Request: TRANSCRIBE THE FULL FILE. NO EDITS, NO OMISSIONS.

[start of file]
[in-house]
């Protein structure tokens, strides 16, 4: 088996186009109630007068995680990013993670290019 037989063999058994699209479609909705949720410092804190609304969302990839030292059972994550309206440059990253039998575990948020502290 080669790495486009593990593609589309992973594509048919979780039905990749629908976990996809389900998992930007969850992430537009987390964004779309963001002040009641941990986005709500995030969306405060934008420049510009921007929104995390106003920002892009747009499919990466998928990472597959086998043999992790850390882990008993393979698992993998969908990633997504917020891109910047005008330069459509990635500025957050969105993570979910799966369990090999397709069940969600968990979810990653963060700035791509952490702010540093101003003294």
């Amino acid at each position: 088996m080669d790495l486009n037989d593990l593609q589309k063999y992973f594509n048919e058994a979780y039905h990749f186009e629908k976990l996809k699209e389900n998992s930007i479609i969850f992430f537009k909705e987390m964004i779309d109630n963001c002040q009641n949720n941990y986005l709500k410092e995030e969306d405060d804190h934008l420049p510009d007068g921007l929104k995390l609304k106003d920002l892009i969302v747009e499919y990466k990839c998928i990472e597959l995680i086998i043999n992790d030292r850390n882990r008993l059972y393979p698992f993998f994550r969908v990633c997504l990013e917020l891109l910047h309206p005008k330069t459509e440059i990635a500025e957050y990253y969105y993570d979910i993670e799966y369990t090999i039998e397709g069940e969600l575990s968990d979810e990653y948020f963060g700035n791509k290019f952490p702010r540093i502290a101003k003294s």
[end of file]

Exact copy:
[in-house]
């Protein structure tokens, strides 16, 4: 088996186009109630007068995680990013993670290019 037989063999058994699209479609909705949720410092804190609304969302990839030292059972994550309206440059990253039998575990948020502290 080669790495486009593990593609589309992973594509048919979780039905990749629908976990996809389900998992930007969850992430537009987390964004779309963001002040009641941990986005709500995030969306405060934008420049510009921007929104995390106003920002892009747009499919990466998928990472597959086998043999992790850390882990008993393979698992993998969908990633997504917020891109910047005008330069459509990635500025957050969105993570979910799966369990090999397709069940969600968990979810990653963060700035791509952490702010540093101003003294």
């Amino acid at each position: 088996m080669d790495l486009n037989d593990l593609q589309k063999y992973f594509n048919e058994a979780y039905h990749f186009e629908k976990l996809k699209e389900n998992s930007i479609i969850f992430f537009k909705e987390m964004i779309d109630n963001c002040q009641n949720n941990y986005l709500k410092e995030e969306d405060d804190h934008l420049p510009d007068g921007l929104k995390l609304k106003d920002l892009i969302v747009e499919y990466k990839c998928i990472e597959l995680i086998i043999n992790d030292r850390n882990r008993l059972y393979p698992f993998f994550r969908v990633c997504l990013e917020l891109l910047h309206p005008k330069t459509e440059i990635a500025e957050y990253y969105y993570d979910i993670e799966y369990t090999i039998e397709g069940e969600l575990s968990d979810e990653y948020f963060g700035n791509k290019f952490p702010r540093i502290a101003k003294s």